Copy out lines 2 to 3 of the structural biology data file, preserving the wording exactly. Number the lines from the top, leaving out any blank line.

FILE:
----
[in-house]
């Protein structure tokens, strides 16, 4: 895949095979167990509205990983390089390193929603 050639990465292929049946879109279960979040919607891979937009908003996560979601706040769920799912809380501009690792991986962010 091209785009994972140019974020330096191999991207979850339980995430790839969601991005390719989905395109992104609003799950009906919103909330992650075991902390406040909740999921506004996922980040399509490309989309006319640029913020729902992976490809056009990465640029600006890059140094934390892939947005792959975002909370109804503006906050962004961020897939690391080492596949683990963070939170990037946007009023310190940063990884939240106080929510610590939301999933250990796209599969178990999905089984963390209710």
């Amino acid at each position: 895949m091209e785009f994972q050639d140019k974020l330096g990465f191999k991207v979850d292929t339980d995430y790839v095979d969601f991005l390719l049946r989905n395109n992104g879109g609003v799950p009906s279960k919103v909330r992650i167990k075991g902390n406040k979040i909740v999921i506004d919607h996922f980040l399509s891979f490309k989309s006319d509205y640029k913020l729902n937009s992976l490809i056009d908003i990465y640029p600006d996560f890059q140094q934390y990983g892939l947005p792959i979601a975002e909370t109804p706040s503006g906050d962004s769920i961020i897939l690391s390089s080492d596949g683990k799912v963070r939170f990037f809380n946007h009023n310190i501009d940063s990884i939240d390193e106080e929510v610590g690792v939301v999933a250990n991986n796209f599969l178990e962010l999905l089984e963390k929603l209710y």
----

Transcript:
């Protein structure tokens, strides 16, 4: 895949095979167990509205990983390089390193929603 050639990465292929049946879109279960979040919607891979937009908003996560979601706040769920799912809380501009690792991986962010 091209785009994972140019974020330096191999991207979850339980995430790839969601991005390719989905395109992104609003799950009906919103909330992650075991902390406040909740999921506004996922980040399509490309989309006319640029913020729902992976490809056009990465640029600006890059140094934390892939947005792959975002909370109804503006906050962004961020897939690391080492596949683990963070939170990037946007009023310190940063990884939240106080929510610590939301999933250990796209599969178990999905089984963390209710």
């Amino acid at each position: 895949m091209e785009f994972q050639d140019k974020l330096g990465f191999k991207v979850d292929t339980d995430y790839v095979d969601f991005l390719l049946r989905n395109n992104g879109g609003v799950p009906s279960k919103v909330r992650i167990k075991g902390n406040k979040i909740v999921i506004d919607h996922f980040l399509s891979f490309k989309s006319d509205y640029k913020l729902n937009s992976l490809i056009d908003i990465y640029p600006d996560f890059q140094q934390y990983g892939l947005p792959i979601a975002e909370t109804p706040s503006g906050d962004s769920i961020i897939l690391s390089s080492d596949g683990k799912v963070r939170f990037f809380n946007h009023n310190i501009d940063s990884i939240d390193e106080e929510v610590g690792v939301v999933a250990n991986n796209f599969l178990e962010l999905l089984e963390k929603l209710y």